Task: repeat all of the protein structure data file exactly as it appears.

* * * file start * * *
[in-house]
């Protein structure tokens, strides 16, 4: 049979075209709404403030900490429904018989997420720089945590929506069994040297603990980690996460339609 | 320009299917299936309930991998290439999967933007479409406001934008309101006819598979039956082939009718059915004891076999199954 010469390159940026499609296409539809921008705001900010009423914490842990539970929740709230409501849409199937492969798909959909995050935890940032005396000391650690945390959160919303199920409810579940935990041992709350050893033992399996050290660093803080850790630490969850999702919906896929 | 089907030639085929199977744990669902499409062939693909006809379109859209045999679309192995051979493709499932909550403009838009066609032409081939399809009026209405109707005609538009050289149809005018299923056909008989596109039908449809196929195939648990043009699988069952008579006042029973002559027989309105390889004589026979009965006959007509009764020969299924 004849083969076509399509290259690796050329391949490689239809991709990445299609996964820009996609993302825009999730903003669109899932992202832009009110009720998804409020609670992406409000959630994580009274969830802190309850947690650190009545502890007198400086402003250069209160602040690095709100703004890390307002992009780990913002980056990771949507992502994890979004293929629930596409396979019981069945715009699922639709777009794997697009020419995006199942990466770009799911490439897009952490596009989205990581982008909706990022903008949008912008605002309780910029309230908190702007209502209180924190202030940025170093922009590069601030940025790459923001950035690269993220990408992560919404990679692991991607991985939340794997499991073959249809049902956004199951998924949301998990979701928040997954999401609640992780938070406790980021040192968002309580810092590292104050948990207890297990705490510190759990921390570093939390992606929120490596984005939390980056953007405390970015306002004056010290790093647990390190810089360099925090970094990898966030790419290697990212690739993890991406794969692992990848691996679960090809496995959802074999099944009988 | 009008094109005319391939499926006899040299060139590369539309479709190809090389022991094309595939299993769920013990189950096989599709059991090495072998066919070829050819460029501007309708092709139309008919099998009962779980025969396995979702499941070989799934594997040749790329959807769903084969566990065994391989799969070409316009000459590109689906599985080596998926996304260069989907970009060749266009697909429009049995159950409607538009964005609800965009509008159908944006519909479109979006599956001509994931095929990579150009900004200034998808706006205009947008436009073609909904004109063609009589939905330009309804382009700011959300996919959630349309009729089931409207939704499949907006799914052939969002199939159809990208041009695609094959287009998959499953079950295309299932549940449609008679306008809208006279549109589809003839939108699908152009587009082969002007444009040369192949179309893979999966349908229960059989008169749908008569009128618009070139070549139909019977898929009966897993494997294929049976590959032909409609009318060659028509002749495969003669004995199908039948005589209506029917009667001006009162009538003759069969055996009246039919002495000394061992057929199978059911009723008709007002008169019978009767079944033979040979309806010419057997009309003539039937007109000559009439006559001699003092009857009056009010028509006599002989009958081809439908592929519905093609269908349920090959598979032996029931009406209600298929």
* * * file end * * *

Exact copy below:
[in-house]
């Protein structure tokens, strides 16, 4: 049979075209709404403030900490429904018989997420720089945590929506069994040297603990980690996460339609 | 320009299917299936309930991998290439999967933007479409406001934008309101006819598979039956082939009718059915004891076999199954 010469390159940026499609296409539809921008705001900010009423914490842990539970929740709230409501849409199937492969798909959909995050935890940032005396000391650690945390959160919303199920409810579940935990041992709350050893033992399996050290660093803080850790630490969850999702919906896929 | 089907030639085929199977744990669902499409062939693909006809379109859209045999679309192995051979493709499932909550403009838009066609032409081939399809009026209405109707005609538009050289149809005018299923056909008989596109039908449809196929195939648990043009699988069952008579006042029973002559027989309105390889004589026979009965006959007509009764020969299924 004849083969076509399509290259690796050329391949490689239809991709990445299609996964820009996609993302825009999730903003669109899932992202832009009110009720998804409020609670992406409000959630994580009274969830802190309850947690650190009545502890007198400086402003250069209160602040690095709100703004890390307002992009780990913002980056990771949507992502994890979004293929629930596409396979019981069945715009699922639709777009794997697009020419995006199942990466770009799911490439897009952490596009989205990581982008909706990022903008949008912008605002309780910029309230908190702007209502209180924190202030940025170093922009590069601030940025790459923001950035690269993220990408992560919404990679692991991607991985939340794997499991073959249809049902956004199951998924949301998990979701928040997954999401609640992780938070406790980021040192968002309580810092590292104050948990207890297990705490510190759990921390570093939390992606929120490596984005939390980056953007405390970015306002004056010290790093647990390190810089360099925090970094990898966030790419290697990212690739993890991406794969692992990848691996679960090809496995959802074999099944009988 | 009008094109005319391939499926006899040299060139590369539309479709190809090389022991094309595939299993769920013990189950096989599709059991090495072998066919070829050819460029501007309708092709139309008919099998009962779980025969396995979702499941070989799934594997040749790329959807769903084969566990065994391989799969070409316009000459590109689906599985080596998926996304260069989907970009060749266009697909429009049995159950409607538009964005609800965009509008159908944006519909479109979006599956001509994931095929990579150009900004200034998808706006205009947008436009073609909904004109063609009589939905330009309804382009700011959300996919959630349309009729089931409207939704499949907006799914052939969002199939159809990208041009695609094959287009998959499953079950295309299932549940449609008679306008809208006279549109589809003839939108699908152009587009082969002007444009040369192949179309893979999966349908229960059989008169749908008569009128618009070139070549139909019977898929009966897993494997294929049976590959032909409609009318060659028509002749495969003669004995199908039948005589209506029917009667001006009162009538003759069969055996009246039919002495000394061992057929199978059911009723008709007002008169019978009767079944033979040979309806010419057997009309003539039937007109000559009439006559001699003092009857009056009010028509006599002989009958081809439908592929519905093609269908349920090959598979032996029931009406209600298929």